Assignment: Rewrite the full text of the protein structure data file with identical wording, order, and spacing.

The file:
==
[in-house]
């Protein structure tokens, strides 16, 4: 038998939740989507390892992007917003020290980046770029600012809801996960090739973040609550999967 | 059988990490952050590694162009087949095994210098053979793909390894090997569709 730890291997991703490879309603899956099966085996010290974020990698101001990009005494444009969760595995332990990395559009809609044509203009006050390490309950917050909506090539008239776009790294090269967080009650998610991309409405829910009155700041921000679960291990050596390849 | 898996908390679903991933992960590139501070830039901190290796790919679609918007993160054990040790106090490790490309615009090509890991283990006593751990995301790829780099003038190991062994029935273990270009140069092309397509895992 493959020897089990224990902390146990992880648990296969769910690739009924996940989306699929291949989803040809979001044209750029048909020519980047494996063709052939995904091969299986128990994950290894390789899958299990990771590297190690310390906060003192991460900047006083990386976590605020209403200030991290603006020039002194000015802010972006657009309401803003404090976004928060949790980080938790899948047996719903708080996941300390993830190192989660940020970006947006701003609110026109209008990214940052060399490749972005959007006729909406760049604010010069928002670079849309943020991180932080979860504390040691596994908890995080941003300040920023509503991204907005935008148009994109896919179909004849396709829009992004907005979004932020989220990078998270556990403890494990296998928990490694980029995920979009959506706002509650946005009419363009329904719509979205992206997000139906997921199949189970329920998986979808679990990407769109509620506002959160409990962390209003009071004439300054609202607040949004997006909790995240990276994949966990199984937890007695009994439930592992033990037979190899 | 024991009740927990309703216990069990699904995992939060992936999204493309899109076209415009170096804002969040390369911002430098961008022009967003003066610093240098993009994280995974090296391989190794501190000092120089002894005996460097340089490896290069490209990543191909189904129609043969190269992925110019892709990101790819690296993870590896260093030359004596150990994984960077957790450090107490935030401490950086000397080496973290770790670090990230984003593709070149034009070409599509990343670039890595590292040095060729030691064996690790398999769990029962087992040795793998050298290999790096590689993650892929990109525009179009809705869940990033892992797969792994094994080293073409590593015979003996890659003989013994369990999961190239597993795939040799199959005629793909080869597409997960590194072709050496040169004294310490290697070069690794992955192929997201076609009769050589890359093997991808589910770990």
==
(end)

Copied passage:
[in-house]
């Protein structure tokens, strides 16, 4: 038998939740989507390892992007917003020290980046770029600012809801996960090739973040609550999967 | 059988990490952050590694162009087949095994210098053979793909390894090997569709 730890291997991703490879309603899956099966085996010290974020990698101001990009005494444009969760595995332990990395559009809609044509203009006050390490309950917050909506090539008239776009790294090269967080009650998610991309409405829910009155700041921000679960291990050596390849 | 898996908390679903991933992960590139501070830039901190290796790919679609918007993160054990040790106090490790490309615009090509890991283990006593751990995301790829780099003038190991062994029935273990270009140069092309397509895992 493959020897089990224990902390146990992880648990296969769910690739009924996940989306699929291949989803040809979001044209750029048909020519980047494996063709052939995904091969299986128990994950290894390789899958299990990771590297190690310390906060003192991460900047006083990386976590605020209403200030991290603006020039002194000015802010972006657009309401803003404090976004928060949790980080938790899948047996719903708080996941300390993830190192989660940020970006947006701003609110026109209008990214940052060399490749972005959007006729909406760049604010010069928002670079849309943020991180932080979860504390040691596994908890995080941003300040920023509503991204907005935008148009994109896919179909004849396709829009992004907005979004932020989220990078998270556990403890494990296998928990490694980029995920979009959506706002509650946005009419363009329904719509979205992206997000139906997921199949189970329920998986979808679990990407769109509620506002959160409990962390209003009071004439300054609202607040949004997006909790995240990276994949966990199984937890007695009994439930592992033990037979190899 | 024991009740927990309703216990069990699904995992939060992936999204493309899109076209415009170096804002969040390369911002430098961008022009967003003066610093240098993009994280995974090296391989190794501190000092120089002894005996460097340089490896290069490209990543191909189904129609043969190269992925110019892709990101790819690296993870590896260093030359004596150990994984960077957790450090107490935030401490950086000397080496973290770790670090990230984003593709070149034009070409599509990343670039890595590292040095060729030691064996690790398999769990029962087992040795793998050298290999790096590689993650892929990109525009179009809705869940990033892992797969792994094994080293073409590593015979003996890659003989013994369990999961190239597993795939040799199959005629793909080869597409997960590194072709050496040169004294310490290697070069690794992955192929997201076609009769050589890359093997991808589910770990």